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tweens and social media

Welcome to Tween and Teen Tuesdays at! Today we’re talking about tweens and social media.




Even Twitter.

Tweens and teens are all over these social media sites right now.

But do you know there are other sites and apps they might use that you don’t know about?

Voxer? Snapchat? Anything with a text, picture or voice messaging feature?

Not only should you be aware of these sites, but you should be familiar with them so you can keep tabs on your child. Look over their shoulder, so to speak.

Yes, I’ve been there. I’ve skimmed through hundreds of messages going back and forth between kids. I get it. I promise.

It’s tedious. Painful, actually. Reading through hundreds of messages that have no actual content.


But what if you don’t do it? What if in this digital age, you give your child a phone, or iPod touch, or smartphone and they run with it? What if they make poor choices and act the total opposite of how they were raised to and nobody knew?

It’s like having a sleepover at your house where the kids are misbehaving and you let it go because they’re behind a closed door.

Doesn’t work for long. Eventually you’re going to find out what’s going on in the room. Someone will tell you – maybe the neighbor, or the parent of one of the kids who was there – and you’ll be blindsided.

I promise you. It’ll happen.

Tweens and social media

Voxer is a chat app where you can record a message for someone and they can play it instantly (kind of like a walkie-talkie) or later on. Trust me, listening to these is worse than skimming through texts. It’s time consuming and heaven forbid you lose your place or the app quits – there’s nothing to  let you know where you left off. But things said on voice messages need to be held to the same standard that text messages (and photos) are. The only way to be sure your kids are upholding the values you have taught them is to check.

Tweens and social media

Snapchat. Oh, Snapchat. This app was allowed for a very short time in my house. Kids take a photo, send it to a friend, and the friend opens it. Oh yeah, you can only view it for up to 10 seconds (the sender can decide) before it’s gone forever. What could happen in 10 seconds? What’s so bad about Snapchat?

How about a mean message sent from a bully? A child can see it for 2 seconds, but the scars it leaves are forever. Or how about an inappropriate picture? Yes, let’s talk about that for a second. A child (see how I’m not saying a girl… it could happen to anyone) sends an inappropriate picture to another child and deems they can view it for 5 seconds before it’s gone forever. Except… the receiving child knows about the magic of a screenshot. Captured. Snapchat will notify the sender that a screenshot has been taken, but how about if the photo is taken with a friend’s phone? Or an old fashioned camera? Bad decisions will forever reside on the internet. The fact that I can’t look at what he’s been doing in Snapchat means it’s not allowed in this house.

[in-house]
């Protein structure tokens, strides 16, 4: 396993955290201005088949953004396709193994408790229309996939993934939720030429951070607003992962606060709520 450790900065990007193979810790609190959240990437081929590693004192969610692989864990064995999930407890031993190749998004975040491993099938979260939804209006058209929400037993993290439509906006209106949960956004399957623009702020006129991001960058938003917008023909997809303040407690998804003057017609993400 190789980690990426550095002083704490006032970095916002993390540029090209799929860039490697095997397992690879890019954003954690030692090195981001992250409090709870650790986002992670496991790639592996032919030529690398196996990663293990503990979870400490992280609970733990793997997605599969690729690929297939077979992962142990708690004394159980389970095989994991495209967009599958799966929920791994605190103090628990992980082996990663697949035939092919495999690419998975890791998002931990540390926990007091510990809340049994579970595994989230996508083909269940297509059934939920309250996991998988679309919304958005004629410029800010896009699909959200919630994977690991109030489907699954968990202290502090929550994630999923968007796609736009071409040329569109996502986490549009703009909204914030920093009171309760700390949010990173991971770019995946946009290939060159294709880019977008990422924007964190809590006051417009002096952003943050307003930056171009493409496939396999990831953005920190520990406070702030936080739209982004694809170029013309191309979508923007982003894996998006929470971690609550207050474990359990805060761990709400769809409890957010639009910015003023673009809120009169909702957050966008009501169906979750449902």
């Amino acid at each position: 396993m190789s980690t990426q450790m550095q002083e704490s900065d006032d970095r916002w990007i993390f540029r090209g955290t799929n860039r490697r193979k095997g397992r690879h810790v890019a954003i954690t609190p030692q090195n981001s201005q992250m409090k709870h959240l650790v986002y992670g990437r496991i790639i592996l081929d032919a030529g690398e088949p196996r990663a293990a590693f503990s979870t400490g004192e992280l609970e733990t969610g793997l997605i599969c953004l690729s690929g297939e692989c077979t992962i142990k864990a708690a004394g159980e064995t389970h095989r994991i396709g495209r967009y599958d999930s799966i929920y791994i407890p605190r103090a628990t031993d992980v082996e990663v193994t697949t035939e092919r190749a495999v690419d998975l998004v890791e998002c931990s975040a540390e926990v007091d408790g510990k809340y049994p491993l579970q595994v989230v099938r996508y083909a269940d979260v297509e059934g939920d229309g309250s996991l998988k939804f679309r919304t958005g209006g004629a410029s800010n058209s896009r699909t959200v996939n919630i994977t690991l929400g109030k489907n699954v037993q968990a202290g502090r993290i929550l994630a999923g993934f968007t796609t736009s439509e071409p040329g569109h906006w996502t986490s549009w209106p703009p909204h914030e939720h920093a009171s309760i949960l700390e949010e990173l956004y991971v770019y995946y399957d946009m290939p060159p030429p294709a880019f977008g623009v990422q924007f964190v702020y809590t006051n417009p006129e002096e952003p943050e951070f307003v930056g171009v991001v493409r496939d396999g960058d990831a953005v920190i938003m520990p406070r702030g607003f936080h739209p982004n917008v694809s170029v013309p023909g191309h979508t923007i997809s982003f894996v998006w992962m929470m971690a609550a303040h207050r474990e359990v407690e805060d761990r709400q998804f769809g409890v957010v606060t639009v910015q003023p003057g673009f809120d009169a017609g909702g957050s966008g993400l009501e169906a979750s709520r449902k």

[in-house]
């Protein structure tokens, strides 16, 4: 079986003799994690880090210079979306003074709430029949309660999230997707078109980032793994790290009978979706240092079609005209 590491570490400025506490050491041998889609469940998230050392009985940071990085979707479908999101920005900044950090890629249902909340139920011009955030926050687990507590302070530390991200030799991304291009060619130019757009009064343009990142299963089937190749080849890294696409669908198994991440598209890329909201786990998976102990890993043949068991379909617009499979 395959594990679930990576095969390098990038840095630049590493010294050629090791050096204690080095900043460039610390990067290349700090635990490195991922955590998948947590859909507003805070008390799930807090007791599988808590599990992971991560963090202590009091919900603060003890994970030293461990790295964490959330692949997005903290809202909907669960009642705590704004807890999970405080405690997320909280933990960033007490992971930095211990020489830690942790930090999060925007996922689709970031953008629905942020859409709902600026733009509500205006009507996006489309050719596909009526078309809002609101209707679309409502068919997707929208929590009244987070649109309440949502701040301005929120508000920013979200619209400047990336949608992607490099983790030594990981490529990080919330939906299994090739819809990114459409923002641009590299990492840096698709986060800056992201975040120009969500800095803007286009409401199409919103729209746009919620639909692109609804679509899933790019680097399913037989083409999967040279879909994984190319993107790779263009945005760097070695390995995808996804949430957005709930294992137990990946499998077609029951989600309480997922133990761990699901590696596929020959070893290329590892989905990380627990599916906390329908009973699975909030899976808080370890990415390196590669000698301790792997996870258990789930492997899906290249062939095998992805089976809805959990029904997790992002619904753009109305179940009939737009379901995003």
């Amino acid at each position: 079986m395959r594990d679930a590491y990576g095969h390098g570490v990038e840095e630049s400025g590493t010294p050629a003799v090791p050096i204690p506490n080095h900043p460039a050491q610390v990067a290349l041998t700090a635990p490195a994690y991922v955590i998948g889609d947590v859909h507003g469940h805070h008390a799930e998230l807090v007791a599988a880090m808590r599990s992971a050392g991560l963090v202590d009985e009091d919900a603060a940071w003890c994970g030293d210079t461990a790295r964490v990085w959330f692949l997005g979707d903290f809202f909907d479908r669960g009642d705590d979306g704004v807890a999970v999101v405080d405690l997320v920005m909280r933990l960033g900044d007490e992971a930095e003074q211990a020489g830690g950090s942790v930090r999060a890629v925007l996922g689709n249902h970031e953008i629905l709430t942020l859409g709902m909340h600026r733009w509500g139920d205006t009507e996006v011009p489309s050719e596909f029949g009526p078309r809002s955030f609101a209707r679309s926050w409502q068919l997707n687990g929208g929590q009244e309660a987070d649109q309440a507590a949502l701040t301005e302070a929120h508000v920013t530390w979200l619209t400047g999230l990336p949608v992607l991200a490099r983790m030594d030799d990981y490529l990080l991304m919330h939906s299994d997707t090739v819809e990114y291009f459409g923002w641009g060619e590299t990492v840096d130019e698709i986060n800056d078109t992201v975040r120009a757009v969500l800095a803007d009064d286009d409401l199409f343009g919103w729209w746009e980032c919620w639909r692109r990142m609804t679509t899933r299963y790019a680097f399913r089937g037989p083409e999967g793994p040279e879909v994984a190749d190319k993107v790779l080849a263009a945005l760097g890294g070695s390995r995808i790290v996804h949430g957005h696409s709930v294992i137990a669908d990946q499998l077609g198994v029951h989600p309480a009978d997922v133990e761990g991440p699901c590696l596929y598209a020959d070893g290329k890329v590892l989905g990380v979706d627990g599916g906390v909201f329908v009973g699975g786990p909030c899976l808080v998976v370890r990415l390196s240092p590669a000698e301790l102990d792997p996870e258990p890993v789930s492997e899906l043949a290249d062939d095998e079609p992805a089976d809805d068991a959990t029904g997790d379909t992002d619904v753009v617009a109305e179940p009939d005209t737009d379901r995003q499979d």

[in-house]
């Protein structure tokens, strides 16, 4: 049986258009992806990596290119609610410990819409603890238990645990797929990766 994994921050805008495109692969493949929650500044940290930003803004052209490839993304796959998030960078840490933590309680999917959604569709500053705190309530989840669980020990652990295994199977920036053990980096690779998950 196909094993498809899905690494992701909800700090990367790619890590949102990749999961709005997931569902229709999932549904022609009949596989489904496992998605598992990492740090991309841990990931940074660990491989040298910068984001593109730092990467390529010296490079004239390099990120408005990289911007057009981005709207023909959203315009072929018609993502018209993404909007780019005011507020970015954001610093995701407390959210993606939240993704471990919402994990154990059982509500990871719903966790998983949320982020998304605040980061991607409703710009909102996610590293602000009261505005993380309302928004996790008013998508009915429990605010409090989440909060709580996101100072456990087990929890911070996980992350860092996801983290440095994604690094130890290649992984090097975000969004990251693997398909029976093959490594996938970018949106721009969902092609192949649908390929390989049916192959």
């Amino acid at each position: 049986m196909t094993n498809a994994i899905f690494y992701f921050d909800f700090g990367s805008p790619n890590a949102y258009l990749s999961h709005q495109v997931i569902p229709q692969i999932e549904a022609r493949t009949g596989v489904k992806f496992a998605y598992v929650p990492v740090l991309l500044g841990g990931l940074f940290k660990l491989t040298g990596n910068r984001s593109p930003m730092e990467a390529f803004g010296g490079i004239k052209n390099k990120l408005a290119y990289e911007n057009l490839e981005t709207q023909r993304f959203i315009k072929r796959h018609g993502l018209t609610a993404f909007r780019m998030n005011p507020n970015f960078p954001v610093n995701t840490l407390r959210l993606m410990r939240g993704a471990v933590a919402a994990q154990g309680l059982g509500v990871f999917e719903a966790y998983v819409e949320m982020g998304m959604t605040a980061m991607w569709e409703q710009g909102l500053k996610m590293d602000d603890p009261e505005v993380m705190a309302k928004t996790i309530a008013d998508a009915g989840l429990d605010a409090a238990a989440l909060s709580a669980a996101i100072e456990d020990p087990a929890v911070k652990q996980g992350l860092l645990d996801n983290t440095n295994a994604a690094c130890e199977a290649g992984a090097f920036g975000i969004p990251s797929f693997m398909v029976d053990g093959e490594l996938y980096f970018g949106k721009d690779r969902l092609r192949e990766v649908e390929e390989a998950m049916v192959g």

So, how much monitoring is too much? How much is not enough? It’s hard to say. I’ll tell you what we do, though.

We skim. We listen. We look, and we click. This all comes with a big rule. A really big rule (that is sometimes really hard to uphold):

We don’t tattle.

If Suzy decides to send a text full of swear words and even some inappropriate stuff about her parents or little sister, and our kid answers with a :), it’s not our issue. We’re not going to call Suzy’s parents and tattle (though we really, really want to). We’re not going to tell them she is saying things she may later regret, or dipping her toe into saying inappropriate things to a boy. Our purpose is to make sure our child is safe. That’s it.

Can I say it again? Sometimes this is really hard to uphold.

The reason you should be monitoring your child on social media is to make sure they’re safe. They need to trust you like you need to trust them, and if you’re calling everyone’s parents in his contact list, you’re not earning his trust.

The same rule goes for when Michael comes to talk to us about a situation that involves other kids.

Sam is smoking after school and offers him one. We tell him how to have the “I don’t want one” conversation and let Sam’s parents deal with Sam. Michael knows he can talk to us about anything and knows that we aren’t concerned about the other child – to be honest, 99% of the time we don’t even ask the other child’s name.

So, phone = bad.

iPod Touch = bad.

Smartphone = bad.


No. Not even close. There are good apps out there – great ones, even. I’ve even written about them.

Your kids will eventually have these devices in their hands. Teach them how to use them instead of avoiding them altogether.

What’s going on with your tweens and social media? I’d love to learn about what goes on in your house.

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  1. I do not monitor. It would be impossible. My older two (15, 16) didn’t get smartphones until 9th and 8th grade. My tween has a tablet and I ask him what he is watching and look at the screen but there’s just no way I can humanly possibly monitor everything they are doing on their devices. I’d need some sort of artificial intelligence solution to do that. It’s not to say I don’t discuss with them appropriate electronic and social behaviors and potential consequences — we do that a lot. But monitoring would be more than a full-time job in itself!

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